Gielen in 1965
Michael Andreas Gielen
20 July 1927
|Died||8 March 2019 (aged 91)|
Michael Andreas Gielen (20 July 1927 – 8 March 2019) was an Austrian conductor and composer who promoted contemporary music in opera and concert.
Raised in Argentina, he first worked in Vienna and was Generalmusikdirektor (GMD) of the Royal Swedish Opera. He conducted notable world premieres such as György Ligeti's Requièm, Karlheinz Stockhausen's Carré, and Bernd Alois Zimmermann's opera Die Soldaten and his Requiem für einen jungen Dichter. He directed the Oper Frankfurt from 1977 to 1987, installing more contemporary operas, winning stage directors such as Hans Neuenfels and Ruth Berghaus, and reviving operas such as Schreker's Die Gezeichneten. During his era, the company became one of the leading operas.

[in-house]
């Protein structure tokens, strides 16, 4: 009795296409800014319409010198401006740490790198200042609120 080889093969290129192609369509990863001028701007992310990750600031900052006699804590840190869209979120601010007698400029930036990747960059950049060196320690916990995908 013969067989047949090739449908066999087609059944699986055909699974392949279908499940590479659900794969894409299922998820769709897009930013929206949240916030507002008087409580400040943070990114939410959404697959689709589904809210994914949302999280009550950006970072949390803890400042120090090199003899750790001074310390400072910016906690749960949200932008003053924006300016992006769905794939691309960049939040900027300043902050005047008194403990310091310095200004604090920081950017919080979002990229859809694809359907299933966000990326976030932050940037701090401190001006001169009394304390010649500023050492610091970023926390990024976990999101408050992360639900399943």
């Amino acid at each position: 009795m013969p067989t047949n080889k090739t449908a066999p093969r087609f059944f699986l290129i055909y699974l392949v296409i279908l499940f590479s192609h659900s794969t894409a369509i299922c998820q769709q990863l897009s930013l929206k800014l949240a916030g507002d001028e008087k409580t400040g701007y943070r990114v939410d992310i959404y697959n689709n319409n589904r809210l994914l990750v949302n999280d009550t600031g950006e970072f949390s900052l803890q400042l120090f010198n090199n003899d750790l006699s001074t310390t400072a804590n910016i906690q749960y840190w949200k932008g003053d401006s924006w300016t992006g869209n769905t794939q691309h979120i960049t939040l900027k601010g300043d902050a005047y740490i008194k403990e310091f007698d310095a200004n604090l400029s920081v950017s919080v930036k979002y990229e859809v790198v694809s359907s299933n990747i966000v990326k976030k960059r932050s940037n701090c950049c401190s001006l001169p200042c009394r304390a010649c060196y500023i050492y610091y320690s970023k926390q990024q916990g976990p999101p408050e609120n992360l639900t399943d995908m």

Gielen was also principal conductor of the National Orchestra of Belgium (1969-1973), the Cincinnati Symphony Orchestra (1980-1986) and the Southwest German Radio Symphony Orchestra (1986-1999). As a composer, he worked in the tradition of the Second Viennese School, often setting modern literature to music. His works were premiered with performers such as Joan Carroll, Siegfried Palm, Aloys Kontarsky and the LaSalle Quartet.
Gielen was born in Dresden to Rose (née Steuermann) and Josef Gielen. His father was a theatre and opera director from 1924 at the Staatstheater Dresden, who staged the premiere of Kaiser/Weill's Der Protagonist at the Semperoper in 1926. His mother Rose came from a Jewish family in Sambor (then Austria-Hungary, now Ukraine). She was an actress who had given up acting when their first child Carola was born, but appeared occasionally, for example as a speaker in the premiere of Arnold Schönberg's Pierrot lunaire in Dresden in 1919, rehearsed with her brother Eduard Steuermann. The boy Michael first attended a reformed school from 1934 until it was closed by the Nazis. Both children were baptized and raised Catholic to counter Nazi indoctrination.